I won’t pretend that this focaccia can come close to the memory that I have of that meal. I have to face the fact that I do not live in a plaza next to the Pantheon so it’s a bit hard to recreate the mood. BUT, I will say that the time that goes into this bread is worth every last mouth-watering bite. You will not be disappointed. The ingredients are so simple but scrumptious when combined the right way. The bread isn’t greasy from the olive oil. It’s rich and crisp and wonderful. I have nothing more to say than go now. Go now, and make this bread. Now. Please.
Prepare the biga the night before baking the focaccia - combine 3/4 cups of lukewarm water and 1/4 teaspoon yeast in a medium bowl. Stir to dissolve. Mix in 1 1/2 cups of the flour. Cover the bowl with plastic wrap and let rise in warm spot for at least 8 hours.The biga should be light and airy when it's ready.
Combine the remaining 1 3/4 teaspoons of yeast and 1/4 cup water in the bowl of a stand mixer. Add the biga, 1 cup of water, 3 cups of flour and 3 tablespoons of olive oil. Mix for about 2 minutes on low, add 1 1/2 teaspoons table salt, and mix for another 3 minutes on low. If the dough is sticky, add the remaining 1/2 cup of flour in small increments until it is no longer sticky.
Place the dough in a large bowl coated with olive oil and cover with a damp kitchen towel.
Let it rise is a warm place until doubled, about 45 minutes. Knock down the dough and fold it over a few times before covering again and letting it rise another 45 minutes.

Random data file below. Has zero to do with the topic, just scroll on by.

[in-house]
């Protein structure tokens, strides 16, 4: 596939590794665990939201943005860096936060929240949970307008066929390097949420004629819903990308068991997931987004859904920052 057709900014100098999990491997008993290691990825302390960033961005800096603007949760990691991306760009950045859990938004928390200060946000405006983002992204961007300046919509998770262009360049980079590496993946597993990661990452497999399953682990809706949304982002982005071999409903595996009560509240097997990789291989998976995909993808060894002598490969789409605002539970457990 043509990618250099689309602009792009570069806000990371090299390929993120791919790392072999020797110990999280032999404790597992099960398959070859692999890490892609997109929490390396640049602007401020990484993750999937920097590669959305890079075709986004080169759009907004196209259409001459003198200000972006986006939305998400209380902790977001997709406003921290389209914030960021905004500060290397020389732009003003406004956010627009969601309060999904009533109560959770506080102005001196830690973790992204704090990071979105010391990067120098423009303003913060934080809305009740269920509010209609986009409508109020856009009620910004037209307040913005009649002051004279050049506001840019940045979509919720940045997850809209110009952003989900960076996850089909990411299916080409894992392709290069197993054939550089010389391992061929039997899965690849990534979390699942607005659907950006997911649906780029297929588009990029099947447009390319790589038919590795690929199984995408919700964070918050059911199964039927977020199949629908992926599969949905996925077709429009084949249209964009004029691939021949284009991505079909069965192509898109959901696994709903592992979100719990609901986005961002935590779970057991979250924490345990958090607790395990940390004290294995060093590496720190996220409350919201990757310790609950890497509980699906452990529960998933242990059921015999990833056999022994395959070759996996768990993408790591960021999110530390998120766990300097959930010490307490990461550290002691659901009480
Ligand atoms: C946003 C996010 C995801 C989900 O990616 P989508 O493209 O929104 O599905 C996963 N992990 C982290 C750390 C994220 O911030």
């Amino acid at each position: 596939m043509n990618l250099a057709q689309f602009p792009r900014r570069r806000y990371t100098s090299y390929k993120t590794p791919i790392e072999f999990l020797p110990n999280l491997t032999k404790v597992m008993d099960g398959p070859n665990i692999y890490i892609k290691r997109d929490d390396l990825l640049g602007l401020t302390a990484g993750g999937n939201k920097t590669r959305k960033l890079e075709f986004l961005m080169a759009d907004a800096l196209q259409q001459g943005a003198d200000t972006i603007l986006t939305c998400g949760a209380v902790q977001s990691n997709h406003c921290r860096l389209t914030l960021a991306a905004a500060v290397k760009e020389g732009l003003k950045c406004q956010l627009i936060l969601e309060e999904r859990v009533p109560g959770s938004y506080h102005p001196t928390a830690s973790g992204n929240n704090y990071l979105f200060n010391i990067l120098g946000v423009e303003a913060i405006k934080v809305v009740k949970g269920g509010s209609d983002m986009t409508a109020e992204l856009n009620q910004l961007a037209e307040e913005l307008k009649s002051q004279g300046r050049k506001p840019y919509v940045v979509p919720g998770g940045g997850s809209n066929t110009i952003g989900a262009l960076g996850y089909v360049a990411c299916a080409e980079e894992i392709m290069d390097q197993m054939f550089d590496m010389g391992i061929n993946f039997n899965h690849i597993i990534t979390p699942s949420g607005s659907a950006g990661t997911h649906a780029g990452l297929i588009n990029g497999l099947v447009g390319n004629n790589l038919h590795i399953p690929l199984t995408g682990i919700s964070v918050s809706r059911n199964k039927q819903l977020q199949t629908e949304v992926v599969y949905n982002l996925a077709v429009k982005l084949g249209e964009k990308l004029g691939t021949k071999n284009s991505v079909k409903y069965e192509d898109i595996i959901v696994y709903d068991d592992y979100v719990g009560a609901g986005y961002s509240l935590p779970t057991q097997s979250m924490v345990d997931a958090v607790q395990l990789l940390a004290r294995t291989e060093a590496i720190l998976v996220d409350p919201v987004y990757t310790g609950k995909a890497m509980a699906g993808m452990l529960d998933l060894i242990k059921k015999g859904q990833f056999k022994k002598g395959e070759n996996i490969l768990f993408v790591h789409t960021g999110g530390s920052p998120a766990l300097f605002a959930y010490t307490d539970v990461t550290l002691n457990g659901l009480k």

Coat two 9" metal* cake pans with olive oil (about 1/2 tablespoon each). Split the dough in 2 and place half in each of the cake pans. Spread the dough out until it reaches the edges. Cover with a damp kitchen towel and let rise for about 45 minutes.
Preheat oven to 400 degrees Fahrenheit. Use your fingers to poke indentations in the dough. Pour 2 tablespoons of olive oil over each focaccia (this will pool in some of the indentations). Sprinkle the rosemary and sea salt (I used pink sea salt but regular sea salt is good too) over the focaccia and bake for about 20 minutes, until golden brown.
Cool on wire racks before serving.
Make sure to start the biga for this recipe the night (or at least 8 hours) before trying to make the bread. It's a long process, but worth it!
Pretty much everything in this recipe is divided! Please note the amounts needed for the biga and for the bread-making process in the directions.
*I tried this recipe in a glass baking dish and it did not come out as crispy as when I used the metal pans. However, you could use an 8x8" or 9x9" metal baking dish if you do not have round cake pans.
I’m approximately 0% Italian by blood. My husband is also 0% Italian I’m pretty sure. We are both pale, blue-eyed, and blonde-haired. I’m cool with that. However that doesn’t stop me from channeling my inner Italian to cook dishes like this spinach and cheese manicotti that are oh so *delizioso*. Yeah. That was my inner Italian coming out. Sorry.
I actually didn’t have manicotti to make this manicotti recipe because that’s how I roll. BUT, I was able to make some homemade lasagna noodles that I rolled up with the filling inside and it worked great! You certainly can buy manicotti or use store-bought lasagna noodles cut in half. Honestly, I couldn’t find manicotti at the store after I put everything else for this recipe in my cart. Since I’m too lazy to go to another store or ask where the manicotti may be, I made the noodles. The truth comes out.